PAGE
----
The existence of an ERC-independent aging pathway in yeast that is modulated by CR is of particular relevance to aging in higher organisms. CR is the only intervention shown to extend life span in a wide range of eukaryotes, including mammals (Weindruch and Walford 1988). In contrast, there is no evidence that ERCs affect aging in organisms other than budding yeast. Nevertheless, in Caenorhabditis elegans, increased expression of the Sir2 ortholog, Sir-2.1, has been found to extend life span in a manner dependent on the Daf-16 transcription factor (Tissenbaum and Guarente 2001). Similarly, the mammalian Sir2 ortholog, SirT1, has recently been reported to regulate the activity of murine Foxo3A (Brunet et al. 2004; Motta et al. 2004). These experiments support a role for Sir2 proteins in eukaryotic aging, linking Sirtuin activity to insulin/IGF-1 signaling. Evidence is accumulating, however, that CR and insulin/IGF-1 act in different pathways to regulate aging in complex eukaryotes. Life span extension by CR is independent of Daf-16 in C. elegans (Lakowski and Hekimi 1998; Houthoofd et al. 2003), and CR can further extend the life span of long-lived insulin/IGF-1 pathway mutants in both C. elegans and mice (Lakowski and Hekimi 1998; Bartke et al. 2001). We present similar evidence that the effects of CR and Sir2 are genetically distinct in yeast, raising the intriguing possibility that aspects of both aging pathways have been conserved.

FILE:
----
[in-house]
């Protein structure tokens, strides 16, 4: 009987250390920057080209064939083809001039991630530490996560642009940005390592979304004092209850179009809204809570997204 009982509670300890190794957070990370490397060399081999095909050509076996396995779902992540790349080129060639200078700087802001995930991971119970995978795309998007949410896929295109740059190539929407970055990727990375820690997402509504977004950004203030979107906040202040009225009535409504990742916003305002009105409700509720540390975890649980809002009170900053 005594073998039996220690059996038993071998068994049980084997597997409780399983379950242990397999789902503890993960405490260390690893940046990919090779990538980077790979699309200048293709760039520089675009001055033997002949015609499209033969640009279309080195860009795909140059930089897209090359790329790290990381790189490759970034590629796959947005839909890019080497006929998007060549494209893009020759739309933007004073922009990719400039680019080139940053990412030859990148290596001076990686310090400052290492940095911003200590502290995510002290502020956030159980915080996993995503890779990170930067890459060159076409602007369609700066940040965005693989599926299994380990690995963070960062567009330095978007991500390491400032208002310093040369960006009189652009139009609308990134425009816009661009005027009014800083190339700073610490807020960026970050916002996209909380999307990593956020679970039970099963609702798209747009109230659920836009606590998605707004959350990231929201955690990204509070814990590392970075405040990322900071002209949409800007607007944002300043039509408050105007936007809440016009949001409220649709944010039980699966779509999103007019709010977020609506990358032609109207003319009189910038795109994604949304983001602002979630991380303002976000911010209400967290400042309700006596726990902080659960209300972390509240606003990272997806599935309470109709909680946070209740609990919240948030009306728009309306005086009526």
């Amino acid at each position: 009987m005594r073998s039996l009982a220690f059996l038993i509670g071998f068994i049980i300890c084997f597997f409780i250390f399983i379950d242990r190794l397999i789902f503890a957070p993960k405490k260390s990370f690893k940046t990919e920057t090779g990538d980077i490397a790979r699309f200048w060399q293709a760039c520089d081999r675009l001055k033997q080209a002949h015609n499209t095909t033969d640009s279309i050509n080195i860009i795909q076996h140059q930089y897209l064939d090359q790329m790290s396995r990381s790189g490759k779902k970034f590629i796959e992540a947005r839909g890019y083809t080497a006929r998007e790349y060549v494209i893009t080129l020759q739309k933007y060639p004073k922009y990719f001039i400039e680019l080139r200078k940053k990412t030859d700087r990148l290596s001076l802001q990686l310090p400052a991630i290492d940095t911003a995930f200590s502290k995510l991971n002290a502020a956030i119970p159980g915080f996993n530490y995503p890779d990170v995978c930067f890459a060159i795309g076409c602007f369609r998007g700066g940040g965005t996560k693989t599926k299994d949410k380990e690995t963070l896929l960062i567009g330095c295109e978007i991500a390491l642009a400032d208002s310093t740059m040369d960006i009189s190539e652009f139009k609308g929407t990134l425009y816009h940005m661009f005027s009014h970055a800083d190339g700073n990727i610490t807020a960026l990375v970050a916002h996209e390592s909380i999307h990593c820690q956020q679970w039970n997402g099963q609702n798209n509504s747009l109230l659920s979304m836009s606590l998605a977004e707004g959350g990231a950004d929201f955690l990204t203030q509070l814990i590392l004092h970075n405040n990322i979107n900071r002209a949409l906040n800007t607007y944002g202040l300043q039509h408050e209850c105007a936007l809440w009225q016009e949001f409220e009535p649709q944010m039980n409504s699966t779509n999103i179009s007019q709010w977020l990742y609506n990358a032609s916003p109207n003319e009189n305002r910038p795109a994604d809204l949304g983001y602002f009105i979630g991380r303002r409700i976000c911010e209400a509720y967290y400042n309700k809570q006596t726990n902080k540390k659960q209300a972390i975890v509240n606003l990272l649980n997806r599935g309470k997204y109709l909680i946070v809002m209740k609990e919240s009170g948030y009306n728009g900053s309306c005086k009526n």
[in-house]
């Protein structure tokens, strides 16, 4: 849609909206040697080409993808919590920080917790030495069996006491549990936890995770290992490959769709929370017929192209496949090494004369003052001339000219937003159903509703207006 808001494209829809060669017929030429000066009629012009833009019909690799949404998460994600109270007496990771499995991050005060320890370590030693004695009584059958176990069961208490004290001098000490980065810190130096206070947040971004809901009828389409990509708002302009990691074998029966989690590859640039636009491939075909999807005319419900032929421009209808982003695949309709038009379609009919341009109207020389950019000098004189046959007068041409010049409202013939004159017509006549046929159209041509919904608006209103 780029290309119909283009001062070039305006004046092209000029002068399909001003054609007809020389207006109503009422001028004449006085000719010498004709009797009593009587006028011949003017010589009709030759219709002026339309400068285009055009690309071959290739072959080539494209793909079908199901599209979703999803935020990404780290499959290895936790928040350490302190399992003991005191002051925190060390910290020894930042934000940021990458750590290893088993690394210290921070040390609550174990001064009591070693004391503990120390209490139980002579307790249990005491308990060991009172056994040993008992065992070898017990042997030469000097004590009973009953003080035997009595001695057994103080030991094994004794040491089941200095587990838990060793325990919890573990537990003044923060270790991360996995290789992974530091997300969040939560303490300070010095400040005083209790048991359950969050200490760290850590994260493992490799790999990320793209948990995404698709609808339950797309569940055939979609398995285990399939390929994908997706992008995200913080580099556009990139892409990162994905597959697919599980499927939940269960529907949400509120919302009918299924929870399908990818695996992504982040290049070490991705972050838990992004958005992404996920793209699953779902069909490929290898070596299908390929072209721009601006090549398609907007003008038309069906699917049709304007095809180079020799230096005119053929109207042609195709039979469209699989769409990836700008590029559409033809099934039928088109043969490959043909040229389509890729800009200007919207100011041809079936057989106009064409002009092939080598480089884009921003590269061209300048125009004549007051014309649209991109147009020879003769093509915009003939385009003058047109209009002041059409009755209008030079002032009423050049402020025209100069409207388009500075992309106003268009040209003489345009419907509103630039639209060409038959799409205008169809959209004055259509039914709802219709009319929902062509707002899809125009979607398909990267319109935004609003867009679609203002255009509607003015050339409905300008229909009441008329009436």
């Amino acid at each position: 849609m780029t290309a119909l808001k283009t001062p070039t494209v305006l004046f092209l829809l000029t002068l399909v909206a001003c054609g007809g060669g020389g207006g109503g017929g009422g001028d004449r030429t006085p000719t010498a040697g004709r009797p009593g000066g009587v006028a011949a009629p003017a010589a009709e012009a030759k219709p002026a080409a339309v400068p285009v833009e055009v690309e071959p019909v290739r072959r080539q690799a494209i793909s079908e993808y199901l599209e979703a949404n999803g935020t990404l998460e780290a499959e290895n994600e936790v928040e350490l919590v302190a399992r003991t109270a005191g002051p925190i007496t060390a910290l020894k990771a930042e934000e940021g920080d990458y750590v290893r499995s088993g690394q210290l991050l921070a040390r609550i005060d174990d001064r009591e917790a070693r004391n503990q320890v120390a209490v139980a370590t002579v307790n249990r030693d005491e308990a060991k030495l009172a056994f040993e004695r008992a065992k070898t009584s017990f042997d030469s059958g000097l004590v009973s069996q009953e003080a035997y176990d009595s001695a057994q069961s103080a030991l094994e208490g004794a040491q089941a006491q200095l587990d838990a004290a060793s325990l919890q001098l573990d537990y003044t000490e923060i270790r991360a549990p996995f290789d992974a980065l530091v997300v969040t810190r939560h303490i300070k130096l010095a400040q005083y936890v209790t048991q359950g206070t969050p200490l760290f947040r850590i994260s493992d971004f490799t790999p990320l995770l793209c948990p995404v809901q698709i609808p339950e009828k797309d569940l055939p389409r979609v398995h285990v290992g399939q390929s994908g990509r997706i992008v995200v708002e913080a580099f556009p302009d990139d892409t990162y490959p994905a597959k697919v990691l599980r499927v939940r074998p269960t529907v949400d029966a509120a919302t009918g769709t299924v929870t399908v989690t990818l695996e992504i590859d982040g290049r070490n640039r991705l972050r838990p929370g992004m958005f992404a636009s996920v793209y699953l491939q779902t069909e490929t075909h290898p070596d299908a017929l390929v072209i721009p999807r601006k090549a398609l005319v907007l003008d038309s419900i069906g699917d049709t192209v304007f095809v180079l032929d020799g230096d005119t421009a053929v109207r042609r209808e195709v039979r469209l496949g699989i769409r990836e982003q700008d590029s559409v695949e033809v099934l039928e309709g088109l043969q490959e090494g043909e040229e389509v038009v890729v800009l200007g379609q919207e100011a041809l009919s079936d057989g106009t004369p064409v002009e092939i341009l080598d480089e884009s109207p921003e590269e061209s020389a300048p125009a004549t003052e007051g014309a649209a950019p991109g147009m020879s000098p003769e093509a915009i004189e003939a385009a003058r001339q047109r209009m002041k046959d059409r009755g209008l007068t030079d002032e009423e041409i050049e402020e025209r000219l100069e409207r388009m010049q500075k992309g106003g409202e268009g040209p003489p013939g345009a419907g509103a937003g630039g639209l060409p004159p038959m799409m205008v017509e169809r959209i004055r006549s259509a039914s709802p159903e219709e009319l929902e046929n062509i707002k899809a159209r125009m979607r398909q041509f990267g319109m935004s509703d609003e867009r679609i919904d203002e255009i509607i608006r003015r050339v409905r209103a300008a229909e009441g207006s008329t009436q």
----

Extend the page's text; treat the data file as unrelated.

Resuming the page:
All yeast strains used in this study are congenic derivatives of BY4742 (MATα his3Δ1 leu2Δ0 lys2Δ0 ura3Δ0), except for PSY316AR (MATα RDN1::ADE2 his3- 200 leu2-3,112 lys2 ura3-52), PSY316AR fob1Δ::kanMX, and PSY316AR SIR2-ox. All gene disruptions were verified by PCR. In addition, sir2Δ mutants were verified by the sterility phenotype associated with this mutation. Strains overexpressing Sir2 were constructed by genomic integration of an extra copy of SIR2, as described (Kaeberlein et al. 1999), and life span was determined for four independent transformants.